Nearly half of all university students in the UK will be juggling their studies with part-time work when the new term begins, new research suggests.
NatWest’s annual poll showed that four in 10 will have to work to help pay their way through university.
They will earn a total of £2bn, while their combined cost of living has risen to £10.8bn, from £10.3bn in 2007.
NatWest’s fifth Student Living Index questioned 2,600 undergraduates from 26 towns across the UK.
It showed 750,000 undergraduates – 42% of the UK student population – will be in part-time employment when the 2008/09 academic year begins.
It found the cost of living and the current economic climate is a key factor for 5% of students in deciding where to go to university.
Plymouth is the most cost-effective place, with students an average £3,510 better off than their counterparts in Exeter, which is the most expensive place to study.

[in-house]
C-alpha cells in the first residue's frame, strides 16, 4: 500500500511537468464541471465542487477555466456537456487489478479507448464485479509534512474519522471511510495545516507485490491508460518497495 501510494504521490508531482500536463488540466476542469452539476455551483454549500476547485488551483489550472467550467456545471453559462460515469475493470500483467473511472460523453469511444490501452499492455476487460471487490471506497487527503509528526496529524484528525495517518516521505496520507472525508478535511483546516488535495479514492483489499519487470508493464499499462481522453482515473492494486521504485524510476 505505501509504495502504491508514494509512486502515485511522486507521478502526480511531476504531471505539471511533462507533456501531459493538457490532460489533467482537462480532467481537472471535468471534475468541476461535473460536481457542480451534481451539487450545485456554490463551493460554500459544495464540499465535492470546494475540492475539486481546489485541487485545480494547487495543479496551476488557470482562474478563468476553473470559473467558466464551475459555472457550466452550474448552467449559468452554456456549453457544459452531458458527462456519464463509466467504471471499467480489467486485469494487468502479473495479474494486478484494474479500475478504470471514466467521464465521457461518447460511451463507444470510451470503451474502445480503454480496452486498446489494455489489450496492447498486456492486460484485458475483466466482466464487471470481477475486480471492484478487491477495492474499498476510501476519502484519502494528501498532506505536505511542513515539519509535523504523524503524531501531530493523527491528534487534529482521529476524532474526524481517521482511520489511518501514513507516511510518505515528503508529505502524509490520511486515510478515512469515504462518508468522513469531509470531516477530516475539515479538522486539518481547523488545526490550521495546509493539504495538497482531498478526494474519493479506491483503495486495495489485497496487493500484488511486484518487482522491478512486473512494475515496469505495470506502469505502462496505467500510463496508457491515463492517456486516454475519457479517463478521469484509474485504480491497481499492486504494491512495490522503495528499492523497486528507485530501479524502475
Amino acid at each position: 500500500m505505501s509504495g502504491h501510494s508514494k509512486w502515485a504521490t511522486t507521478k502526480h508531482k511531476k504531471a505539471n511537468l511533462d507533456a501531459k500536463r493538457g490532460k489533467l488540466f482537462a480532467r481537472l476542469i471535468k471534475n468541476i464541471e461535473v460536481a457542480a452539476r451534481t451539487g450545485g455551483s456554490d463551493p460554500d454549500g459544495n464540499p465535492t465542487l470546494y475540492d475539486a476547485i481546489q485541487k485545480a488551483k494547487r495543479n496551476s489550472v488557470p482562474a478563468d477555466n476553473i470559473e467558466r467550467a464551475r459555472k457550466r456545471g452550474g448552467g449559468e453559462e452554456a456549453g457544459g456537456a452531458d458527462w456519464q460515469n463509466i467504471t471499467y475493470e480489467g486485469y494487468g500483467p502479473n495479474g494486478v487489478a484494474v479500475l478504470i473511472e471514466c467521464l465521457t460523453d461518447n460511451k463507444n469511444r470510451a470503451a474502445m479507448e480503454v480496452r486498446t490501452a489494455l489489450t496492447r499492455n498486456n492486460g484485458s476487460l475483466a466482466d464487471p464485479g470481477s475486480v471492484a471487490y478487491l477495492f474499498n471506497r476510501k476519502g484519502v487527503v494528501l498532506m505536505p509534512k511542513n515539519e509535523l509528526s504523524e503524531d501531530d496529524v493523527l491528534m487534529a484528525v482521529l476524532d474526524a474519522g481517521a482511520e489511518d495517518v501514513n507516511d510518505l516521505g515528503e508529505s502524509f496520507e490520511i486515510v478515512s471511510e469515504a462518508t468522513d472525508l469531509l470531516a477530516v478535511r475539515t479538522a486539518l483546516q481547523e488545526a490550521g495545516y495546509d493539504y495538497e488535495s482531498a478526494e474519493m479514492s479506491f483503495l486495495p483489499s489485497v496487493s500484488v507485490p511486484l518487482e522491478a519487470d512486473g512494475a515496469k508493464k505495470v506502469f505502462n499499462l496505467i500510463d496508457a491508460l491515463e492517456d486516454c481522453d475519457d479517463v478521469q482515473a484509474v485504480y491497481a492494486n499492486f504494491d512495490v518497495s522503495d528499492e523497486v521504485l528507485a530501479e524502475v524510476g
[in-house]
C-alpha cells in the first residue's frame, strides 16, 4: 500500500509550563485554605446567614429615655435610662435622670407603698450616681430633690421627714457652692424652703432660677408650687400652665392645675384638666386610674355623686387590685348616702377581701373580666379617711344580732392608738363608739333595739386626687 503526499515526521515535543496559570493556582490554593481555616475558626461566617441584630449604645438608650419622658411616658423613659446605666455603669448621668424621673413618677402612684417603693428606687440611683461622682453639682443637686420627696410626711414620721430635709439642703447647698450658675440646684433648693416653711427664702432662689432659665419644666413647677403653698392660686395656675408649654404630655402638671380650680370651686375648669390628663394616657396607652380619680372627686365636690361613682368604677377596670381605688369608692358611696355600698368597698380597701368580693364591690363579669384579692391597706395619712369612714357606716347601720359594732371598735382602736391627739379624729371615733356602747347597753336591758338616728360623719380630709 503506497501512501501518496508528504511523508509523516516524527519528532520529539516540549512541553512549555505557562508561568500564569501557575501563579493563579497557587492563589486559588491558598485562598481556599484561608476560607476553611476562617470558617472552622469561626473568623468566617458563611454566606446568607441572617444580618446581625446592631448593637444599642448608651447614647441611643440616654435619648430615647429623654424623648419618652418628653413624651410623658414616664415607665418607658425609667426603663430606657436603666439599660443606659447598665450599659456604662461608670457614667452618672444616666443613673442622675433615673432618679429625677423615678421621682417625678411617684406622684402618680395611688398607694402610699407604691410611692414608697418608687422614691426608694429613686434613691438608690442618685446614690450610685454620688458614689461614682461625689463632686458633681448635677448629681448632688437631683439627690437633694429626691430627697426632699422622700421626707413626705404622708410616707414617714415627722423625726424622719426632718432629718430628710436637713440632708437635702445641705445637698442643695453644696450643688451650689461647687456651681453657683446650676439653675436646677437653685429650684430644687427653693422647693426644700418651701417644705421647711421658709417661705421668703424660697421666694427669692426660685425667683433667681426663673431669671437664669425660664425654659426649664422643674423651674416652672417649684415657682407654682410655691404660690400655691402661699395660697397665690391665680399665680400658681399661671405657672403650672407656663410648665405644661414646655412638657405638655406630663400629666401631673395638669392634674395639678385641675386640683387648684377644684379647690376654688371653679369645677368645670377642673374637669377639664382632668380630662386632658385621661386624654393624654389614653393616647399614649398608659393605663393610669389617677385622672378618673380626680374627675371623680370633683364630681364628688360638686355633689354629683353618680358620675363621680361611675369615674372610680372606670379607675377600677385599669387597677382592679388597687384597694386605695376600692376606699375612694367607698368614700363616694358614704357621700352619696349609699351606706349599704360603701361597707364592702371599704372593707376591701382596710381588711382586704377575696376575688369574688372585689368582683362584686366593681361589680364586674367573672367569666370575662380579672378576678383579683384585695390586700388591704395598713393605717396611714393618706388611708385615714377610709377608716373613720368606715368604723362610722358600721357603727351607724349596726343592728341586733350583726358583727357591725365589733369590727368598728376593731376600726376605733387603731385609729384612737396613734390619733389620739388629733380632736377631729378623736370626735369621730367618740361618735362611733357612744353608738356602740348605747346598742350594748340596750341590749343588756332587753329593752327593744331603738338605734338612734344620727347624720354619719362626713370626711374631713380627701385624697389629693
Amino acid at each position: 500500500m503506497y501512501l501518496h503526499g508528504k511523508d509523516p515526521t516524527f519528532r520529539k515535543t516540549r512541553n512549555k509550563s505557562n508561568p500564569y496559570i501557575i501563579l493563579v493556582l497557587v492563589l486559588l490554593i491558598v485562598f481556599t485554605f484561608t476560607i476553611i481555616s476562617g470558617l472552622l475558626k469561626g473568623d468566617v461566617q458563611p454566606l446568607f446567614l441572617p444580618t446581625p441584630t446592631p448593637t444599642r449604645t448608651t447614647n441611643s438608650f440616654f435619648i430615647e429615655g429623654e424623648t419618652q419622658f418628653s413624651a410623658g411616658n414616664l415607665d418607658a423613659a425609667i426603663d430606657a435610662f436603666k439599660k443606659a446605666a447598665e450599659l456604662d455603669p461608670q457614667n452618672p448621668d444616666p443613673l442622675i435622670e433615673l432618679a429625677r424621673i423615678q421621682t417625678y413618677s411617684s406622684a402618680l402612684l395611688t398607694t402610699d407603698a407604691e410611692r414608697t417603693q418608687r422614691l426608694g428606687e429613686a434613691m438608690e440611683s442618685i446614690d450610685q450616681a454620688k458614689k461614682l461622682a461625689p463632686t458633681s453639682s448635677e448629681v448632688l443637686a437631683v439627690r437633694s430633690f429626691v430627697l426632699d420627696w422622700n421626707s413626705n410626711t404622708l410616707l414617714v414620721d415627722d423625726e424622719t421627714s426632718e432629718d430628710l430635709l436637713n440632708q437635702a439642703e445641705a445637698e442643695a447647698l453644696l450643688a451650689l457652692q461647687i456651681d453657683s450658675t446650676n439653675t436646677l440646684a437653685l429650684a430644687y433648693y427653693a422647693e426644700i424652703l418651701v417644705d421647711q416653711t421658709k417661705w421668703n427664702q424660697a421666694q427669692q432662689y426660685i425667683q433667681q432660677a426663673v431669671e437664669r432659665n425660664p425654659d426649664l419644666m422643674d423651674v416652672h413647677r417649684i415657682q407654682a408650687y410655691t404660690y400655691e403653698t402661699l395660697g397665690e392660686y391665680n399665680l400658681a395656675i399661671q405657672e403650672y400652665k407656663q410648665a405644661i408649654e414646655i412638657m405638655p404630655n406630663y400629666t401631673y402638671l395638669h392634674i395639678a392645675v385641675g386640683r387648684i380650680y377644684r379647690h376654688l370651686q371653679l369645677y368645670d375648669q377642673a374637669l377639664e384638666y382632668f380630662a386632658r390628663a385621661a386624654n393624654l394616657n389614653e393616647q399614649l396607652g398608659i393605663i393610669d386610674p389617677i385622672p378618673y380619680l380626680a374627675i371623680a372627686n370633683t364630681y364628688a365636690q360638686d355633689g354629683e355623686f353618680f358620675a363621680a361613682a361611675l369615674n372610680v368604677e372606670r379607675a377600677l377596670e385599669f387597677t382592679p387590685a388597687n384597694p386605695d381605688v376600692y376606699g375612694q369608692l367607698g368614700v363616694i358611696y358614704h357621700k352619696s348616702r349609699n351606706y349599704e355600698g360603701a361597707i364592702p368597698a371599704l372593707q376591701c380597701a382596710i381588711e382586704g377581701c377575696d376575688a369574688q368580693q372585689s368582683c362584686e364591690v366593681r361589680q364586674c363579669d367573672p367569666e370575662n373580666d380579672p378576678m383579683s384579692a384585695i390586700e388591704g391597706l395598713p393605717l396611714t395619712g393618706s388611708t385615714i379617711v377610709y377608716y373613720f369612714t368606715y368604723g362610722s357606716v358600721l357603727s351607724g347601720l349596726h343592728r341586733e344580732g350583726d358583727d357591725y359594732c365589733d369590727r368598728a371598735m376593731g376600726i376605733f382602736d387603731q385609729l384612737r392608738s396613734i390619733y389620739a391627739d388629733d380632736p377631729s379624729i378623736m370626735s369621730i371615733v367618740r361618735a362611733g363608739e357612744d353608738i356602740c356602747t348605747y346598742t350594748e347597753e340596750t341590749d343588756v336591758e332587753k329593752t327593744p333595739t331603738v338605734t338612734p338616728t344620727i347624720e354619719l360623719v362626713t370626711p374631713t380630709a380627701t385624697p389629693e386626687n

According to the research, the average Plymouth student will spend £217 a week on living and housing costs, but will make £115 a week from part-time work.
In contrast, Exeter students will shell out £294 per week, but make just £67.
The hardest working students are in Belfast, where 64% of undergraduates work during term time.
However, students in Portsmouth work the most hours each week, an average of 18.45 hours.
The survey found the highest wages were in Brighton, where students could expect an average weekly income during term time of £120, compared to Swansea, where undergraduates take home just £63 a week.